A secure command line interface is just the beginning of the
many ways SSH can be used. Given the proper amount of bandwidth,
X11 sessions can be directed over an SSH channel. Or, by using
TCP/IP forwarding, previously insecure port connections between
systems can be mapped to specific SSH channels.
Opening an X11 session over an established SSH connection is as
easy as running an X program on a local machine. When an X program
is run from the secure shell prompt, the SSH client and server
create a new secure channel, and the X program data is sent over
that channel to the client machine transparently.
X11 forwarding can be very useful. For example, X11 forwarding
can be used to create a secure, interactive session with up2date. To do this, connect to the server using
ssh and type:
After supplying the root password for the server, the Red Hat Update Agent appears and allows the
remote user to safely update the remote system.
SSH can secure otherwise insecure TCP/IP protocols via port
forwarding. When using this technique, the SSH server becomes an
encrypted conduit to the SSH client.
Port forwarding works by mapping a local port on the client to a
remote port on the server. SSH can map any port from the server to
any port on the client; port numbers do not need to match for this
technique to work.
To create a TCP/IP port forwarding channel which listens for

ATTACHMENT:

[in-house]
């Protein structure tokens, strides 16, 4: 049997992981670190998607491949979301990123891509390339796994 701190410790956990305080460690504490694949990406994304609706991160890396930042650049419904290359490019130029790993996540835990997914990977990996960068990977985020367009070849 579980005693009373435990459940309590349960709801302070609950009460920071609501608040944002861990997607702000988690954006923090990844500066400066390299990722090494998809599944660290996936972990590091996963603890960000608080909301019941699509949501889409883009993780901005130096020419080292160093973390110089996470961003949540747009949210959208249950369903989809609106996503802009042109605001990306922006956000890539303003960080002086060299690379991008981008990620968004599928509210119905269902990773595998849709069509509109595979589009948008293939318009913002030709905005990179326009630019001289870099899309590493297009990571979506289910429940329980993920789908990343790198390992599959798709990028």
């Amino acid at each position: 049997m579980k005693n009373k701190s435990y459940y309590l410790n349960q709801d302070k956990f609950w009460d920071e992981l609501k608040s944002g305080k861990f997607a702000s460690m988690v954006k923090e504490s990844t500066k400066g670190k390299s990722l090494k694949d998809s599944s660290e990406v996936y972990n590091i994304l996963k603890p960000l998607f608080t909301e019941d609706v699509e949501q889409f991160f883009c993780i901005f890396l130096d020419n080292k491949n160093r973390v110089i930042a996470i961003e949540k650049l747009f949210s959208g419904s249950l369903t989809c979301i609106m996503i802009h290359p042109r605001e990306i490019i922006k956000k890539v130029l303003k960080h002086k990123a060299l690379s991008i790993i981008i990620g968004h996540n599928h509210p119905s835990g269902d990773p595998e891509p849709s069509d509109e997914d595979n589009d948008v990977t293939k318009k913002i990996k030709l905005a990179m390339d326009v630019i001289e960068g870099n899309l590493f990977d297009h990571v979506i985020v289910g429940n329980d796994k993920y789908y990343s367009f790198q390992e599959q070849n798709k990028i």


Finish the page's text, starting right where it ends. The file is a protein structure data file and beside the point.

connections on the localhost, use the following command:
ssh -L local-port:remote-hostname:remote-port username@hostname
Setting up port forwarding to listen on ports below 1024
requires root level access.
To check email on a server called mail.example.com using POP3 through an encrypted
connection, use the following command:
ssh -L 1100:mail.example.com:110 mail.example.com
Once the port forwarding channel is in place between the client
machine and the mail server, direct a POP3 mail client to use port
1100 on the localhost to check for new mail. Any requests sent to
port 1100 on the client system are directed securely to the
If mail.example.com is not running an
SSH server, but another machine on the same network is, SSH can
still be used to secure part of the connection. However, a slightly
different command is necessary:
ssh -L 1100:mail.example.com:110 other.example.com
In this example, POP3 requests from port 1100 on the client
machine are forwarded through the SSH connection on port 22 to the
SSH server, other.example.com. Then,
other.example.com connects to port 110 on
mail.example.com to check for new mail.
Note, when using this technique only the connection between the
client system and other.example.com SSH
server is secure.
Port forwarding can also be used to get information securely
through network firewalls. If the firewall is configured to allow
SSH traffic via its standard port (22) but blocks access to other
ports, a connection between two hosts using the blocked ports is
still possible by redirecting their communication over an
established SSH connection.
Using port forwarding to forward connections in this manner
allows any user on the client system to connect to that service. If
the client system becomes compromised, the attacker also has access
to forwarded services.
System administrators concerned about port forwarding can
disable this functionality on the server by specifying a No parameter for the AllowTcpForwarding line in /etc/ssh/sshd_config and restarting the sshd service.